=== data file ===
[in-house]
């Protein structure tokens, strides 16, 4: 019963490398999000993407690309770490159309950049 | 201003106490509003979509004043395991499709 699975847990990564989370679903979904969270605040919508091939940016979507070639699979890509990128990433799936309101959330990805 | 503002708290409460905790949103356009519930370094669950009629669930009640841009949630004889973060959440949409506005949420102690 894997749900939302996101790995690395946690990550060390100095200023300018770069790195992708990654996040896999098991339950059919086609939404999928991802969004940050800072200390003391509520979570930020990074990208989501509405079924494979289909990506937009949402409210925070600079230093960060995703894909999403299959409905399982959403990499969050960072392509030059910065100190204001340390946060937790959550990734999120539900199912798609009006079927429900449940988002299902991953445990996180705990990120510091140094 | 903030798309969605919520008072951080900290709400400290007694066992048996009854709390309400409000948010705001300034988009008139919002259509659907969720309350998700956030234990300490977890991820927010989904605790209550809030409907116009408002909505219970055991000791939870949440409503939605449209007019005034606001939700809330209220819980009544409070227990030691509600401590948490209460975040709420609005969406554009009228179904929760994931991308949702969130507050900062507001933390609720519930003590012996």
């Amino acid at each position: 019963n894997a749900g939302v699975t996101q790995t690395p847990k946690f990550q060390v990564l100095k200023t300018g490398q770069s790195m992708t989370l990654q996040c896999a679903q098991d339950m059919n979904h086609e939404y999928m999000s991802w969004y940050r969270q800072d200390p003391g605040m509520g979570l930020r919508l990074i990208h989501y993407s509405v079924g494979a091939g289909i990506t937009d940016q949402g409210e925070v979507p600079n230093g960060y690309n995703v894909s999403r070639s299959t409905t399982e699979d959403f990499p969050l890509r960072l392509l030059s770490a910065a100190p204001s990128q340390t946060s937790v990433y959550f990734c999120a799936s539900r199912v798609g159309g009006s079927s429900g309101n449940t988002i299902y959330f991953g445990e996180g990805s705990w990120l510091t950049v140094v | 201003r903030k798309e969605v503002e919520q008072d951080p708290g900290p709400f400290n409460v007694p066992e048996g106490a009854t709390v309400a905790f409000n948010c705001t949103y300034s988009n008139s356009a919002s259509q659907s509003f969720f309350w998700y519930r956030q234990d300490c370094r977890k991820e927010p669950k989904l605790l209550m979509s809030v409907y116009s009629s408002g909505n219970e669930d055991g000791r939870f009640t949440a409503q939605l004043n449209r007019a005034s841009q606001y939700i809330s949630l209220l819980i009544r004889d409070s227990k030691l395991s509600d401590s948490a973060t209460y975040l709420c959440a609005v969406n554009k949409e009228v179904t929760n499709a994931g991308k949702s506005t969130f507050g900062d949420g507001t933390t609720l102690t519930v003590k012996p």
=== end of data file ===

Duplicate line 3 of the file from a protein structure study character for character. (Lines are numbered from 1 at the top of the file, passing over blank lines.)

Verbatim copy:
């Amino acid at each position: 019963n894997a749900g939302v699975t996101q790995t690395p847990k946690f990550q060390v990564l100095k200023t300018g490398q770069s790195m992708t989370l990654q996040c896999a679903q098991d339950m059919n979904h086609e939404y999928m999000s991802w969004y940050r969270q800072d200390p003391g605040m509520g979570l930020r919508l990074i990208h989501y993407s509405v079924g494979a091939g289909i990506t937009d940016q949402g409210e925070v979507p600079n230093g960060y690309n995703v894909s999403r070639s299959t409905t399982e699979d959403f990499p969050l890509r960072l392509l030059s770490a910065a100190p204001s990128q340390t946060s937790v990433y959550f990734c999120a799936s539900r199912v798609g159309g009006s079927s429900g309101n449940t988002i299902y959330f991953g445990e996180g990805s705990w990120l510091t950049v140094v | 201003r903030k798309e969605v503002e919520q008072d951080p708290g900290p709400f400290n409460v007694p066992e048996g106490a009854t709390v309400a905790f409000n948010c705001t949103y300034s988009n008139s356009a919002s259509q659907s509003f969720f309350w998700y519930r956030q234990d300490c370094r977890k991820e927010p669950k989904l605790l209550m979509s809030v409907y116009s009629s408002g909505n219970e669930d055991g000791r939870f009640t949440a409503q939605l004043n449209r007019a005034s841009q606001y939700i809330s949630l209220l819980i009544r004889d409070s227990k030691l395991s509600d401590s948490a973060t209460y975040l709420c959440a609005v969406n554009k949409e009228v179904t929760n499709a994931g991308k949702s506005t969130f507050g900062d949420g507001t933390t609720l102690t519930v003590k012996p």